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Trinidad and Tobago

To Create a Civil Society Board (TT0010)



Action Plan: Not Attached

Action Plan Cycle: 2014

Status: Inactive


Lead Institution: Ministry of Diversity and Social Integration

Support Institution(s): Ministry of Planning and Sustainable Development (Economic Development Board), Ministry of Public Administration;

Policy Areas

Open Regulations, Public Participation

IRM Review

IRM Report: Trinidad and Tobago End-of-Term Report 2014-2016, Trinidad and Tobago IRM Progress Report 2014-2015

Starred: No

Early Results: Did Not Change

Design i

Verifiable: Yes

Relevant to OGP Values: Civic Participation

Potential Impact:

Implementation i



To establish a mechanism that allows adequate representation of Civil Society organisations in order to provide feedback to public policy decision making on a regular basis.

IRM End of Term Status Summary

3.1 To Create a Civil Society Board

Commitment Text: To establish a mechanism that allows adequate representation of Civil Society organisations in order to provide feedback to public policy decision making on a regular basis.

Responsible Institution: Ministry of National Diversity and Social Integration

Supporting Institutions: Ministry of Planning and Development (Economic Development Board) Ministry of Public Administration and Communications (MPAC)

Start Date: September 2014                                                                    End Date: October 2014

Commitment Aim

This commitment focuses on civic participation of civil society in government policy-making processes. In Trinidad and Tobago, there are no formal consultative mechanisms for civil society to participate in policy decisions. This commitment seeks to establish a mechanism called the Civil Society Board (CSB), which will be used as the main communication channel between civil society and government on policy issues.


Midterm: Limited

This commitment pre-dated the development of the national action plan. The process to establish a CSB started in 2011. The national action plan restated the CSB’s intent to establish a mechanism that enabled regular, adequate civil society representation in public policy decision making. During the period under review, both the government and civil society stakeholders experienced challenges in implementing this commitment. In the governmental arena, the turnout at the election of the board was 12 percent, which led some to question the legitimacy and representativeness of the elected board. On the civil society end, groups felt that the government’s engagement was not genuine, since there was no communication post-election from the ministry. Consequently, at the time of the writing of this report, the CSB has yet to be established.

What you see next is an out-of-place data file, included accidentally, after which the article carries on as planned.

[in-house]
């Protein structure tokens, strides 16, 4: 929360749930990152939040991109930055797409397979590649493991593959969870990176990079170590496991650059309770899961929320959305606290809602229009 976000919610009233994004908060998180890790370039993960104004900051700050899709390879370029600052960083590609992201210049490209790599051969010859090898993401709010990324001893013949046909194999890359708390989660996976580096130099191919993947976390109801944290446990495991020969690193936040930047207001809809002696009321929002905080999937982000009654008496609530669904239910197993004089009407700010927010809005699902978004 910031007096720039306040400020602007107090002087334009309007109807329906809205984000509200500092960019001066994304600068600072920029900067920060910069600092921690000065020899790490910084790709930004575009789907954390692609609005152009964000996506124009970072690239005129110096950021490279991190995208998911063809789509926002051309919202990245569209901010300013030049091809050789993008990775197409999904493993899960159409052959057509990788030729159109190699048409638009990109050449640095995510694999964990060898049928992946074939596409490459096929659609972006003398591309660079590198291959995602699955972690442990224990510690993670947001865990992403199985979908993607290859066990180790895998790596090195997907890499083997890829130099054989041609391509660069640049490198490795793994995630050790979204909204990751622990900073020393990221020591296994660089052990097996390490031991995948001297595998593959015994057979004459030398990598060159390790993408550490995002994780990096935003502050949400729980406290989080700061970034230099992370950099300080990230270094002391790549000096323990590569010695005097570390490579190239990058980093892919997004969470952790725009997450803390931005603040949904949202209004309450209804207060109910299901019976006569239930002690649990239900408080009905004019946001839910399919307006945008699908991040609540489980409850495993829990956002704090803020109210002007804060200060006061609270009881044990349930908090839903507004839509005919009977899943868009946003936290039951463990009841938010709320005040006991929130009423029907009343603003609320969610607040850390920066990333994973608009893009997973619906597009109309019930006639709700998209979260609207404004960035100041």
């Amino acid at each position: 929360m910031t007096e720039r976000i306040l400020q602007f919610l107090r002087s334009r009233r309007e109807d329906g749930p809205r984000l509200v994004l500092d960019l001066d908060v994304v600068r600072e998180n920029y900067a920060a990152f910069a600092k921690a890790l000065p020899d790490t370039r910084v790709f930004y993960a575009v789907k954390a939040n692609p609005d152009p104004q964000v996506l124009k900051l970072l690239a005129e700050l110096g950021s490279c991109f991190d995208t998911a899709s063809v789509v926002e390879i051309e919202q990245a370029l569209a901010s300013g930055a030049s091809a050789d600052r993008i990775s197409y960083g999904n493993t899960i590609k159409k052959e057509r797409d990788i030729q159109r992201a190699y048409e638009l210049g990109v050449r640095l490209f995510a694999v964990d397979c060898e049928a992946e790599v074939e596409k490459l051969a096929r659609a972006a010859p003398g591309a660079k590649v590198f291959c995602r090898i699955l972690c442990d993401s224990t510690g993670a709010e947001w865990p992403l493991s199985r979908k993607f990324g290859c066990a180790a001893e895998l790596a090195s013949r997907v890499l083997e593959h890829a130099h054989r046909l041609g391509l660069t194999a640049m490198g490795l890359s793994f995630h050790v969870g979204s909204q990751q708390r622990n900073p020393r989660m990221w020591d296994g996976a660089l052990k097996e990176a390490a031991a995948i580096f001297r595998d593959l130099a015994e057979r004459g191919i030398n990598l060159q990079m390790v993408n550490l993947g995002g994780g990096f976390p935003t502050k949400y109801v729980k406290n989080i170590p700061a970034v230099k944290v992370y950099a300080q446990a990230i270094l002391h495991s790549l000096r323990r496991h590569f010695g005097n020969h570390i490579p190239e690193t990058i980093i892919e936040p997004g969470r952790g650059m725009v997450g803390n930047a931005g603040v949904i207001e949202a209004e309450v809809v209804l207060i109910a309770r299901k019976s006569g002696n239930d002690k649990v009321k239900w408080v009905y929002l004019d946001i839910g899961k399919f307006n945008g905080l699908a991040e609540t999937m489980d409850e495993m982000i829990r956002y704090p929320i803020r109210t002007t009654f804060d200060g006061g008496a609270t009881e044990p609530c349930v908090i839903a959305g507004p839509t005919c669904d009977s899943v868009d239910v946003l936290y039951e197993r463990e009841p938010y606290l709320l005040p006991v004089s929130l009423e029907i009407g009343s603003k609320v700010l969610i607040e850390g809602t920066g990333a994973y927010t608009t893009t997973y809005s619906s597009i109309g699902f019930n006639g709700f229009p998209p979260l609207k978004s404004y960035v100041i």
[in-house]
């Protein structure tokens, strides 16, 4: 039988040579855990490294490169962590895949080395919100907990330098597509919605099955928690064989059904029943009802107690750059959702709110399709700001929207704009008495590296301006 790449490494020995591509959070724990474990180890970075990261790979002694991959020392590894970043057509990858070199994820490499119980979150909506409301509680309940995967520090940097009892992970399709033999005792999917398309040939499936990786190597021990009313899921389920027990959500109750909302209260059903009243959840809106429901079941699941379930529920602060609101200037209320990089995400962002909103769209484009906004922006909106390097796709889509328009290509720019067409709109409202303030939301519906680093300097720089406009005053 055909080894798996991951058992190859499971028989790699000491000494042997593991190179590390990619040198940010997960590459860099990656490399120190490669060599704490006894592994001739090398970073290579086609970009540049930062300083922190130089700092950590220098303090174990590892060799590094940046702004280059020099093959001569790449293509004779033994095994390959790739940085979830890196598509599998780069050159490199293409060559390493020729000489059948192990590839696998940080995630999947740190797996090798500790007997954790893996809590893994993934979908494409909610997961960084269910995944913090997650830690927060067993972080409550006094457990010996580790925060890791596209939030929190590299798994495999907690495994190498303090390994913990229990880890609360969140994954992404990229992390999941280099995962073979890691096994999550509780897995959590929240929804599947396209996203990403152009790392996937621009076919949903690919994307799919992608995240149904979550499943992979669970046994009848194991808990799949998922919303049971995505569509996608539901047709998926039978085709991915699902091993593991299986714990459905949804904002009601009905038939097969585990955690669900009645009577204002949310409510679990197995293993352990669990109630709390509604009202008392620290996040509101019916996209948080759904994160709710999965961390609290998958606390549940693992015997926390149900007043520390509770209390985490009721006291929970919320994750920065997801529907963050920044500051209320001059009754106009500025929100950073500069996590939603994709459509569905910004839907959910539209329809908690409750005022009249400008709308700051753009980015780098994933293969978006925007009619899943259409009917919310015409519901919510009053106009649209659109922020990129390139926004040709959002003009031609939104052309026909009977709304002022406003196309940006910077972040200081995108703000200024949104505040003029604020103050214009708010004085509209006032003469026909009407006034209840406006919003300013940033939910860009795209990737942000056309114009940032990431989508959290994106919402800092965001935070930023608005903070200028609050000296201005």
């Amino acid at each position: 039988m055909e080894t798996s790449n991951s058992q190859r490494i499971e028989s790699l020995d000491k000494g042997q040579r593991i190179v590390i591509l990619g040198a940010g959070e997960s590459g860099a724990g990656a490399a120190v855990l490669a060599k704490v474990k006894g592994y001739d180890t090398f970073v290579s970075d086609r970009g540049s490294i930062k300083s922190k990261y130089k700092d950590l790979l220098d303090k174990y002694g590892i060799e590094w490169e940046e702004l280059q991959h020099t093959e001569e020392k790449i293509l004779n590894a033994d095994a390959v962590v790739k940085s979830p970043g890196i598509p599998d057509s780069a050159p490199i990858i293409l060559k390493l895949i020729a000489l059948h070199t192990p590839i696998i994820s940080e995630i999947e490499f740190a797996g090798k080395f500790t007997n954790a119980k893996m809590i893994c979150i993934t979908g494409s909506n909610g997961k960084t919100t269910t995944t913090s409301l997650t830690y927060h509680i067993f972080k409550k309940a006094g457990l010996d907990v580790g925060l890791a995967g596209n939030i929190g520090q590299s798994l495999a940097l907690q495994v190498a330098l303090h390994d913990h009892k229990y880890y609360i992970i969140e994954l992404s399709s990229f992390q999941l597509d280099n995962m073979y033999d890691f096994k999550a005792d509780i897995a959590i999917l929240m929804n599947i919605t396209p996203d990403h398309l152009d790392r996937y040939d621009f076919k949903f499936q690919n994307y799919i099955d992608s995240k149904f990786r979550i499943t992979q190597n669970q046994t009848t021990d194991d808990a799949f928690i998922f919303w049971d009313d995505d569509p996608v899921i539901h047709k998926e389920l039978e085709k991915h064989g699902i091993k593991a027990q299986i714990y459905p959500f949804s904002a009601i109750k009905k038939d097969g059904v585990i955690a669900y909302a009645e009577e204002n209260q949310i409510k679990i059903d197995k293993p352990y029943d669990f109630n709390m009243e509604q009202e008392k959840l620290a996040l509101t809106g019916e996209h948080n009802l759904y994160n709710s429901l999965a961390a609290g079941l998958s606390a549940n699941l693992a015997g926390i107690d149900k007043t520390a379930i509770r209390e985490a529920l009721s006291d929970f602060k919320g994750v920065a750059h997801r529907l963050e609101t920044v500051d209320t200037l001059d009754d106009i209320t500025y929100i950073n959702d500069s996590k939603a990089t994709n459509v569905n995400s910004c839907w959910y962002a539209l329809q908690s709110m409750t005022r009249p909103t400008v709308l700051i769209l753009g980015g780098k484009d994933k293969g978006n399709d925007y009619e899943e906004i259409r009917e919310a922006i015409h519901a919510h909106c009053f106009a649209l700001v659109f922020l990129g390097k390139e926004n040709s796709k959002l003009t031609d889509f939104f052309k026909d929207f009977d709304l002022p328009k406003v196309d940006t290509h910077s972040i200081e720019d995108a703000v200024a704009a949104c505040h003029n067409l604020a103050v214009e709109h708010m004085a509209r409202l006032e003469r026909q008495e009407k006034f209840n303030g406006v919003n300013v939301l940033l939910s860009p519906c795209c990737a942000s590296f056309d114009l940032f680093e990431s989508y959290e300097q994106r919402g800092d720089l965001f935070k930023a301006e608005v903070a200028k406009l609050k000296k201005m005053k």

While elections took place, the rest of the process was not completed after the process lost legitimacy. The lack of communication between government and civil society stakeholders stalled the implementation. For further information, please see the midterm IRM evaluation report.[Note 40: Open Government Partnership, Independent Reporting Mechanism (IRM): Trinidad and Tobago progress report 2014–2015,]

End of term: Limited

Based on feedback received from civil society actors and public officials, there has been no action on this commitment since the midterm IRM report. The process lost legitimacy with the previous government administration, even though CSOs wanted it to continue. The civil society umbrella group formed out of the elected representatives has since become legally registered and incorporated. They have committed to becoming the mechanism through which government can consult civil society on policy matters. This group has also gained legitimacy among major CSOs in Trinidad and Tobago.

Did it open government?

Civic participation: Did not change